I am using part of my space, this week, to explain the position regarding Christmas street lighting. Athea Community Council have looked after the lighting since it started and had hoped to continue as usual this year, however, when we contacted our electrician he informed us that there were two problems. The lights we have are past their sell by date and would cost a fortune to replace and also that there are new height restrictions. These restrictions mean that most of the cross-street strands would be too low because of the height of the houses. We lost a few strands last year that were pulled down by a passing truck. We had a meeting in the library that was open to the public and the problems were discussed. We have decided to upgrade the lighting system completely and we have consultants coming to the village in the new year to advise us on the best way forward. It will cost a bit but we feel that the lights bring the village to life at the festive period and are worth renewing. In the meantime we hope to bring lighting to a couple of areas in the village with a Christmas tree at Markievicz. Park. Up to now we have funded the lighting by a church gate collection, a grant from Limerick County Council and our own resources. The collection brings in an average of €650 each year and the grant from the council varies from year to year but we always have a shortfall, which may be as much as €1,000, every year. This money comes directly from Athea Community Council funds which are dwindling year on year. Any money we may save this year will go towards the new lighting next year. Athea Tidy towns will put up lights on the poles that were erected throughout the village for flowers. They did some last year but will add to them this time around.  We know the situation is not ideal but we feel it is better to put money into new lighting next year rather than spending it on trying to repair a system that is out-dated this year. In the meantime we welcome any suggestions you might have.


I don’t always listen to the radio but I have it on when travelling in the car. The other day, the Joe Duffy show featured wind turbines and there were arguments for and against them with regard to the new guidelines on noise, distance from dwellings and flashing lights from the sun beaming through the turning vanes.  This country is paying fines every year because we don’t reach our anti-pollution levels. Our electricity, up to lately, has been produced by huge coal and peat burning generators such as the one at Moneypoint. The government are anxious to phase out these spewers of filth into the atmosphere and replace them with electricity  created by the wind turbines. In the last couple of decades they have sprung up all over the place with quite a few concentrated in our own area. Every time a wind farm is proposed, there are objections from members of the public citing noise, eyesores and the likes. There was one objection that made me laugh. It was based on the idea that the turbines could cause road accidents because drivers would be distracted by them and crash their cars. Proximity to dwelling houses is a problem but the new guidelines give a reasonable distance, four times the height of the turbine, so it shouldn’t be a problem. There are some instances where that distance is not adhered to but, in most cases, the house owners have agreed and been handsomely compensated. The noise level is now set at a maximum of 43 decibels which really isn’t very loud. I can speak with some authority on this because I have windmills at the front and the rear of my own house. They make a noise but it is a quiet whooshing noise and much lower than the sound of the wind blowing through trees. Will people say that there should be no trees within a certain distance?  Of course not but if you don’t like windmills anyway it is a good stick to beat them with. After a while you get used to noise. I remember, when I first went to live in Coventry, my bedroom was beside a busy street that had traffic flowing day and night. At first I had trouble falling asleep but after a short while I did not notice the noise at all.  The third topic discussed was the sunlight through the vanes. This is a problem for people like my wife Noreen who suffers from migraine. The spinning vanes cause flashing lights when the sun is aligned directly behind them at certain times of the year. It only lasts for about 15 minutes so what we do is just close the blinds for that period and open them again. In fairness to the operators they will switch off the windmill causing the problem if requested and they have developed technology that will turn off the vanes automatically when the sunshine comes from a particular angle. All in all, I think the price we have to pay is far outweighed by the benefits the windmills bring. Athea Community Council has backed the farms from the beginning because of the revenue they bring to the area.  They are mostly built on land that is no good for anything else and even where they are not, the good land can still be used around them.  I appreciate that there are those among us who don’t like them and that is their right but the overall good far outweighs any inconvenience they cause.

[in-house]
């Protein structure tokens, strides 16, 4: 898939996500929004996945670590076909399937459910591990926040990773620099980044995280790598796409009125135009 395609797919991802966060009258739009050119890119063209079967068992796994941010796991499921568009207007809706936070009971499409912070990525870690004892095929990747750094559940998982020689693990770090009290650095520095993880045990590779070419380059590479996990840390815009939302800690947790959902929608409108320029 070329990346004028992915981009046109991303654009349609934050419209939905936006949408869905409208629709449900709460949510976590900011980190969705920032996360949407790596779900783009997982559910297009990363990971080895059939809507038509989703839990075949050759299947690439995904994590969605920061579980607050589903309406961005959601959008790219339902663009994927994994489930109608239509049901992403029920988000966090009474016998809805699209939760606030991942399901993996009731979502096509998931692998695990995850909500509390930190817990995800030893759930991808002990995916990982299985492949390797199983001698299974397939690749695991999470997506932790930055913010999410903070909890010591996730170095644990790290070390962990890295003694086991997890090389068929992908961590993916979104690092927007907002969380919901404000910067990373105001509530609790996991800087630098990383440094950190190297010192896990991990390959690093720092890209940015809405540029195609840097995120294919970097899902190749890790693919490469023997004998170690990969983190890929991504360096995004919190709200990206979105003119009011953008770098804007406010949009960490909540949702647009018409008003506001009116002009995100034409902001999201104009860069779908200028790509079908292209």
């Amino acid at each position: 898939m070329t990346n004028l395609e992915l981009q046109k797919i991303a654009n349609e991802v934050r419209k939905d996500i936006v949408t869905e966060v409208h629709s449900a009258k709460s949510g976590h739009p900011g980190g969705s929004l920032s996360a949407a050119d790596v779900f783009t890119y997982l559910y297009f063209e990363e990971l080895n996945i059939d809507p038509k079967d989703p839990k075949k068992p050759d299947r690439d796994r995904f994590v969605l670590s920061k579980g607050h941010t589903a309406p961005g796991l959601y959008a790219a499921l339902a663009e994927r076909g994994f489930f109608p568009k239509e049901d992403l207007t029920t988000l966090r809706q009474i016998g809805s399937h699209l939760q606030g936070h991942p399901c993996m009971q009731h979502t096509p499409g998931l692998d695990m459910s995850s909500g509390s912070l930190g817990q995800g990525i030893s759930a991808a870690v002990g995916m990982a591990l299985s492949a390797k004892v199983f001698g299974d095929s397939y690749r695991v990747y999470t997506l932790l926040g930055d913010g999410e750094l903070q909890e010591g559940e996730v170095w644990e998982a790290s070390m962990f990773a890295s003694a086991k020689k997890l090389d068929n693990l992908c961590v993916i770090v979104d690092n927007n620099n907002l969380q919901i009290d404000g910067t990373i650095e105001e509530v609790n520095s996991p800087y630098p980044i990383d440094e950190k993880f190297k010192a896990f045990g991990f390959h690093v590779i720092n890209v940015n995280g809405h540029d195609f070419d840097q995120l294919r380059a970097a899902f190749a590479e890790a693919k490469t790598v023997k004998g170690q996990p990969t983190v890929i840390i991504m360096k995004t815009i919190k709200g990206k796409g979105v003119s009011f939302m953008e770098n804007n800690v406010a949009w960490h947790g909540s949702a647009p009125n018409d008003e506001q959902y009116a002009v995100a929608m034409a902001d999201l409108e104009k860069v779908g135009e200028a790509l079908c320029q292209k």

As this is my last bit of scribbling this year I would like to wish you all a lovely Christmas and a prosperous and peaceful New Year.